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Afr Health Sci. Apr 2003; 3(1): 23–32.
PMCID: PMC2141585

The accuracy of self monitoring blood glucose meter systems in Kampala Uganda



Many blood glucose self-monitoring systems are privately and publicly used by people in Uganda and technical and human errors may occur during their operation. Many patients were referred to Kololo polyclinic laboratory to have their blood glucose checked because the values obtained on the patients' glucose meter systems did not tally with familiar clinical signs and symptoms. This prompted an experimental set up to check glucose meter systems using a larger number of patients.


The objective was to collate the technical conditions and standing operational procedures of four common glucose meter systems; observe the time, ambient temperature and humidity at which the meter systems operate locally; and compare the performance of three meter systems A, B, and C with the Sensorex glucose meter system on a number of capillary blood samples.


Kololo polyclinic laboratory-a privately run facility in Kampala, Uganda.


An experimental set up to compare four glucose meter systems.


Instruction manuals of the four glucose monitoring systems were studied and used to familiarize with the meter operations. One hundred and fourteen capillary blood specimens were assayed for blood glucose. Blood glucose values were instantly read off the four randomly set meter systems A, B, C, and Sensorex, noting the time, ambient temperature and humidity. Results from meter systems A, B, and C were regressed against those of Sensorex using Epi-Info computer program.


Blood glucose concentration levels on meter system A tallied with those on Sensorex meter system. However, those on meter system B and C were significantly lower and different. Temperature and humidity adversely affected the analytical performance of meter systems B and C in the Kampala environ.


Some of the blood glucose monitoring systems in Kampala, Uganda are poor performers and may lead to the mismanagement of patients. There is need for a system to ensure national quality control of blood glucose monitoring systems.


Self monitoring of blood glucose is integral to the management of diabetes mellitus (DM)particularly in insulin dependent diabetes1. Clear benefits of stringent control of blood glucose concentration shown by the Diabetes Control and Complications Trial research group2 have increased the desirability of regular monitoring of blood glucose primarily for people with DM who need to check the level of glucose in their blood in order to adjust the dose of medication. Other aspects of self blood glucose monitoring have become conventional in fore-stalling hypoglycaemia at cot-side in the neonatal unit, patient glucose measurement in hospitals, general practitioner surgeries, nursing homes, hospices, and in the community3.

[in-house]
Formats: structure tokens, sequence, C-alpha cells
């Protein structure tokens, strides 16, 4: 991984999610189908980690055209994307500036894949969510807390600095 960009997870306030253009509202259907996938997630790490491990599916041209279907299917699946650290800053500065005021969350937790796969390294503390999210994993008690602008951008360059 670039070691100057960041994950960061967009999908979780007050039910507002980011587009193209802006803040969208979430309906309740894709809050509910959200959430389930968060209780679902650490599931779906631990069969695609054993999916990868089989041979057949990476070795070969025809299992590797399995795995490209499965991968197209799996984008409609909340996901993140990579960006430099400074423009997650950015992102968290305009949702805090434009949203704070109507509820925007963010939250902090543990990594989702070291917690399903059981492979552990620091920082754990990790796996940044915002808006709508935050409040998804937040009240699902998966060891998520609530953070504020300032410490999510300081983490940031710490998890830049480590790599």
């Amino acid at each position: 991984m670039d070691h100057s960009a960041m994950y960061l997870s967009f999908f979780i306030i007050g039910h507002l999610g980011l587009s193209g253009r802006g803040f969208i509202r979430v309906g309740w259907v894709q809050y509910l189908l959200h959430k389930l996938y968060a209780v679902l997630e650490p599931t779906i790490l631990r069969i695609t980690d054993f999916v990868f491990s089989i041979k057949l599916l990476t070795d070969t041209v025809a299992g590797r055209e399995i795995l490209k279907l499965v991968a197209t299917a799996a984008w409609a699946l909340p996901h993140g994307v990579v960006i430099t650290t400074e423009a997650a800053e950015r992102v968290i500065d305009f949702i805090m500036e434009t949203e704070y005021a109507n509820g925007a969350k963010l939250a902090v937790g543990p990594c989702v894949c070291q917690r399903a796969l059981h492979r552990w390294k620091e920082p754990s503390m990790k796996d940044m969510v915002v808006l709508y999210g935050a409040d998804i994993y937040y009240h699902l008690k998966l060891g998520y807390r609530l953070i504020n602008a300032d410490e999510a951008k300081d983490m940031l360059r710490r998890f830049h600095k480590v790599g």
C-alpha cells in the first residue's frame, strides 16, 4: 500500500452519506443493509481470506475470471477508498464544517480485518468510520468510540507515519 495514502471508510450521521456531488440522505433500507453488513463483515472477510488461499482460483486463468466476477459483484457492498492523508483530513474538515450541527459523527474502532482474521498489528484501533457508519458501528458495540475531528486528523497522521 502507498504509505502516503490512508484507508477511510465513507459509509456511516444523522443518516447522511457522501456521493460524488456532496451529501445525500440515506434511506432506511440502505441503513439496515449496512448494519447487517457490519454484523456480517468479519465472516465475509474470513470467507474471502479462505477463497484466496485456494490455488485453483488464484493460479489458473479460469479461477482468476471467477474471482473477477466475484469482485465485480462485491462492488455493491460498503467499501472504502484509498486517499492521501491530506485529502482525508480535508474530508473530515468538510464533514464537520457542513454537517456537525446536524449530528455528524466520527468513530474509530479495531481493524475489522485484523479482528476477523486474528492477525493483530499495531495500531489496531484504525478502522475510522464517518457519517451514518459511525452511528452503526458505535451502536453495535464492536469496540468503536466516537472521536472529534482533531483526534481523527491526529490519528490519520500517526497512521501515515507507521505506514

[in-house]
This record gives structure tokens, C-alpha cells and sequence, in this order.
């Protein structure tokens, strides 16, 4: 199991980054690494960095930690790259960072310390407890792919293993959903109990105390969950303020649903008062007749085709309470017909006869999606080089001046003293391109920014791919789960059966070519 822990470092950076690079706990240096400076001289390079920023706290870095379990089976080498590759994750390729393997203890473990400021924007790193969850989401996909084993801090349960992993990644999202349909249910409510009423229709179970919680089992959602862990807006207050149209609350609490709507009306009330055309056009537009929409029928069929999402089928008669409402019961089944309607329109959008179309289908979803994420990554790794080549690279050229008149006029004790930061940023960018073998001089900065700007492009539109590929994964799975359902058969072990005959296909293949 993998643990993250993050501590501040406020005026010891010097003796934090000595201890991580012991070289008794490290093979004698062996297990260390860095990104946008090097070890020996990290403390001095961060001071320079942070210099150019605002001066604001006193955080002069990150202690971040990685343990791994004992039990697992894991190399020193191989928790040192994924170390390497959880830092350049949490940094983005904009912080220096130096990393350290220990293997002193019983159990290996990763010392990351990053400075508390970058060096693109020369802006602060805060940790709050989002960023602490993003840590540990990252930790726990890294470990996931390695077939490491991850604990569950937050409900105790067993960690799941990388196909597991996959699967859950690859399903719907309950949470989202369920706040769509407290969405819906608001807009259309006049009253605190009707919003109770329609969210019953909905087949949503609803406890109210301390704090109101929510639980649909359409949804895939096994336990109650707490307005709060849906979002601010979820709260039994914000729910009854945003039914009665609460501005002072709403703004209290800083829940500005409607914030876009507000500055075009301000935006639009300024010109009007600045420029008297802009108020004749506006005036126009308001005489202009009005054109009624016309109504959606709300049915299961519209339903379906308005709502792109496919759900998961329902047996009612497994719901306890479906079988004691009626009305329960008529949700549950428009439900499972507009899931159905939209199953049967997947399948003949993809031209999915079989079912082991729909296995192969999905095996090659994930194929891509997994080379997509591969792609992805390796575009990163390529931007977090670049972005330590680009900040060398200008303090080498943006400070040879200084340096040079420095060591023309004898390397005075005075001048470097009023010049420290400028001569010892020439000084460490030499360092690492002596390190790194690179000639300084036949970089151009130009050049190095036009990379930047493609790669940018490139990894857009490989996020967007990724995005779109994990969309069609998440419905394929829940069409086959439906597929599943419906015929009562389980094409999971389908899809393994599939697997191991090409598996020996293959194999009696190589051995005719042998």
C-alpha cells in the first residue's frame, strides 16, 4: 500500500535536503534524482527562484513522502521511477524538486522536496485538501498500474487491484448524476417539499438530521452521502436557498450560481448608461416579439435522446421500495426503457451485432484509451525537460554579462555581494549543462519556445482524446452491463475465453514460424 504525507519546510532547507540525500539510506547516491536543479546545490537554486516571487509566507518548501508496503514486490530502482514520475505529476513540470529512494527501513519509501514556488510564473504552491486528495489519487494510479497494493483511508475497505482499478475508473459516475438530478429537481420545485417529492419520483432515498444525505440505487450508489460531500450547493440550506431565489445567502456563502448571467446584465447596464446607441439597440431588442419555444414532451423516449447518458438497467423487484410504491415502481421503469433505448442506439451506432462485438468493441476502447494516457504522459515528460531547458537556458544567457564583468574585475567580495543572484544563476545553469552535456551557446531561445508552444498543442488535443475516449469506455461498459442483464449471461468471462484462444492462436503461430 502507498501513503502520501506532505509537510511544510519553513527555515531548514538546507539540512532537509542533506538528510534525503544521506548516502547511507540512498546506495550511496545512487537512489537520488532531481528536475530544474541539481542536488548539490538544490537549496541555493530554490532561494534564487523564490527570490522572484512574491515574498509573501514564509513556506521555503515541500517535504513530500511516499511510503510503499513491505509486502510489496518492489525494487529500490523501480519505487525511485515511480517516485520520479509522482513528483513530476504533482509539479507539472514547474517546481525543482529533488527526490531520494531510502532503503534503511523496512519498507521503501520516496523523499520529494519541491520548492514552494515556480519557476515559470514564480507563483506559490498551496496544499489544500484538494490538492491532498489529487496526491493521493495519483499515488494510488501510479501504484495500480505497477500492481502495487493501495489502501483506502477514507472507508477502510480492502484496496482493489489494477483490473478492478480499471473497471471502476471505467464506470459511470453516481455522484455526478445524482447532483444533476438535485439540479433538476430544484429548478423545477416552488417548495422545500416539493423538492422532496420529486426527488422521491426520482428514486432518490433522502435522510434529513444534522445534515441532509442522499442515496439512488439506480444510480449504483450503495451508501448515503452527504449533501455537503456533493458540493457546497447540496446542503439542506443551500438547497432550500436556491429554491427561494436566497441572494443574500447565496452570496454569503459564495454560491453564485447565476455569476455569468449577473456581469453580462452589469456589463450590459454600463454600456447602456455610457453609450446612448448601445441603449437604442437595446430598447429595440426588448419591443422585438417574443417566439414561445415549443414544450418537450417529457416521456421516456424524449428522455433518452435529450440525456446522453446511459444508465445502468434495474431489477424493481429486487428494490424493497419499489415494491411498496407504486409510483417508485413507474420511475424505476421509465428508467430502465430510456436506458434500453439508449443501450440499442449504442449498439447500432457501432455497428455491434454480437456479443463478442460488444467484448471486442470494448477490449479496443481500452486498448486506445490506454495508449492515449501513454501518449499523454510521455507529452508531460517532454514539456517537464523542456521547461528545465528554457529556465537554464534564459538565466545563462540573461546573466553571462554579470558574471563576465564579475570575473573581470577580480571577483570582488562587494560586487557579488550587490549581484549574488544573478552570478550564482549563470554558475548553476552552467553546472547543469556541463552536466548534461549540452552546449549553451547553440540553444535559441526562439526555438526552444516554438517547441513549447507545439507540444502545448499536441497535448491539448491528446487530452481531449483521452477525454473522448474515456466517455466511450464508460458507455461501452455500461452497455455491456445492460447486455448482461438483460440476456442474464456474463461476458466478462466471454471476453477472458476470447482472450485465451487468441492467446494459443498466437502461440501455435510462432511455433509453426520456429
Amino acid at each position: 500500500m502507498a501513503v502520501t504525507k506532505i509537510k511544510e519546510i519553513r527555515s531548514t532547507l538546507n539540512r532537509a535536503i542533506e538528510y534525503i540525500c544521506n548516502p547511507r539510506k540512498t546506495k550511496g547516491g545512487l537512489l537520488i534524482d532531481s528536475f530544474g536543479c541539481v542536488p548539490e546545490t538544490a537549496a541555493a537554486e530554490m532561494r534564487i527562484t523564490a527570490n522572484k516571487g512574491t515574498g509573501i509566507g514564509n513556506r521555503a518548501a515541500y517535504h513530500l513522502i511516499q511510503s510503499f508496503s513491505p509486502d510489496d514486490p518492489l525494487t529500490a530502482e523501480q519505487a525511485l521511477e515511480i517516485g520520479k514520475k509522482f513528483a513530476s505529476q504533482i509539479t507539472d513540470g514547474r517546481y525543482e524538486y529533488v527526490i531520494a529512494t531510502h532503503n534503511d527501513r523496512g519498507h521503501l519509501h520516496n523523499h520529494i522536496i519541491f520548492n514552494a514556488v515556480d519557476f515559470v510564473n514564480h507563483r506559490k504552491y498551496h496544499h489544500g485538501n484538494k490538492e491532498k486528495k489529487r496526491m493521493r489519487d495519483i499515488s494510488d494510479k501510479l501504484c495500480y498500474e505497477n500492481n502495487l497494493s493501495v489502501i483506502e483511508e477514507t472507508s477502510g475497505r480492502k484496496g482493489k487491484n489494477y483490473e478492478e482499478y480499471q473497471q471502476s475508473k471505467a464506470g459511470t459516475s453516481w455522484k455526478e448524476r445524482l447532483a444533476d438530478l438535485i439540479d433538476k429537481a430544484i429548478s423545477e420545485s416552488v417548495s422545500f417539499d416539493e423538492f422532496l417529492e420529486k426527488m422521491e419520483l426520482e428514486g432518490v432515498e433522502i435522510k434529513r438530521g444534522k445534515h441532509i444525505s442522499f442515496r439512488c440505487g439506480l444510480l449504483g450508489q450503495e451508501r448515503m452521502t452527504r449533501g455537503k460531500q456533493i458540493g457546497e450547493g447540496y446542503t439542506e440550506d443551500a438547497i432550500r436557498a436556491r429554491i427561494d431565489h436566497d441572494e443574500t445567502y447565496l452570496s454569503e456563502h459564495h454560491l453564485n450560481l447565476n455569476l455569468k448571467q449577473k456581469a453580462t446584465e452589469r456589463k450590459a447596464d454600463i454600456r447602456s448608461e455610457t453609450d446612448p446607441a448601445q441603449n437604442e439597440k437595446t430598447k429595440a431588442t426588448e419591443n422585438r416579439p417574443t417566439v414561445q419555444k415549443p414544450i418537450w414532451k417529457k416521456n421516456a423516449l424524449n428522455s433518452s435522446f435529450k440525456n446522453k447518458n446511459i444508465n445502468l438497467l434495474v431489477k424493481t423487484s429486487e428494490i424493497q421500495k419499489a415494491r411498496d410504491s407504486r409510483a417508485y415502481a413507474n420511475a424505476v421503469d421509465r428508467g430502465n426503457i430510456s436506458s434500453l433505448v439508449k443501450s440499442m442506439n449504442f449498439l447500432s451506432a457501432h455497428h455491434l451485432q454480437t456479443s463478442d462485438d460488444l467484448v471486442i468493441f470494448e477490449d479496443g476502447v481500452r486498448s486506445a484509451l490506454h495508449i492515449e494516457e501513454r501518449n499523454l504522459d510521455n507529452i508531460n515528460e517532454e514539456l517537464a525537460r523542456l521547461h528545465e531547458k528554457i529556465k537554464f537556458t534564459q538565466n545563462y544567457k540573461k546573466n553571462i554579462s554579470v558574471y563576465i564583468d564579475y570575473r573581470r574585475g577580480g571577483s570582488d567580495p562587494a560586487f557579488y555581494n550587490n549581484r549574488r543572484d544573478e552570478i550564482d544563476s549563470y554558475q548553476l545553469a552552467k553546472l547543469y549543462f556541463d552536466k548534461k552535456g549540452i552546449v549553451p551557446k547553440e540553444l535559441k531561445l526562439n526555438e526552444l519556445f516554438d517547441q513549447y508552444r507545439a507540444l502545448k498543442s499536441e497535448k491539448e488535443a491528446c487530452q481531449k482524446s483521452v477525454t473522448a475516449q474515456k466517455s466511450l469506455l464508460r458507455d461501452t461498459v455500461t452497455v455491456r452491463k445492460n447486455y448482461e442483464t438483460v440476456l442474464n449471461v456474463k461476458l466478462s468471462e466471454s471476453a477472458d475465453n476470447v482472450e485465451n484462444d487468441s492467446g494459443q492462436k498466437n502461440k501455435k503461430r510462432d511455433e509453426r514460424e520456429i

Originally these blood glucose meters were intended only for monitoring already conventionally diagnosed diabetes mellitus4. Meanwhile the American Diabetic Association recommended improvement in their technology to make them more robust and more accurate1. Subsequently, a number of modern meter systems are accurate enough to serve as diagnostic equipment. They include amperometric, reflectance, and colorimetric transduction devices5.

Although these monitoring systems were improved for use in temperate regions, they have hit global markets including hot and dry environments. This may affect their performance6. Consequently, physicians and professional organizations in Uganda and elsewhere have been cautioned about the limitations of the various systems resulting from the storage, extreme humidity, and temperatures7. Many different glucose meter systems are used in Uganda and are regarded by many patients as sources of solace and by health providers as reliable allies.

However, in routine clinical practice, cases of mismatch between glucose meter values of blood sugar and clinical signs and symptoms have been encountered and this has raised anxiety and concern among patients and clinicians. To gain insight into this issue, the authors compared the performance of four self-monitoring glucose meter systems commonly used in Kampala, Uganda.


The objectives of the study were to collate the technical conditions and standing operational procedures of 4 common glucose meter systems; observe the time, ambient temperature, and humidity at which the meter systems operate locally; and compare the performance of three glucose meter systems A, B, and C with the performance of Sensorex meter system.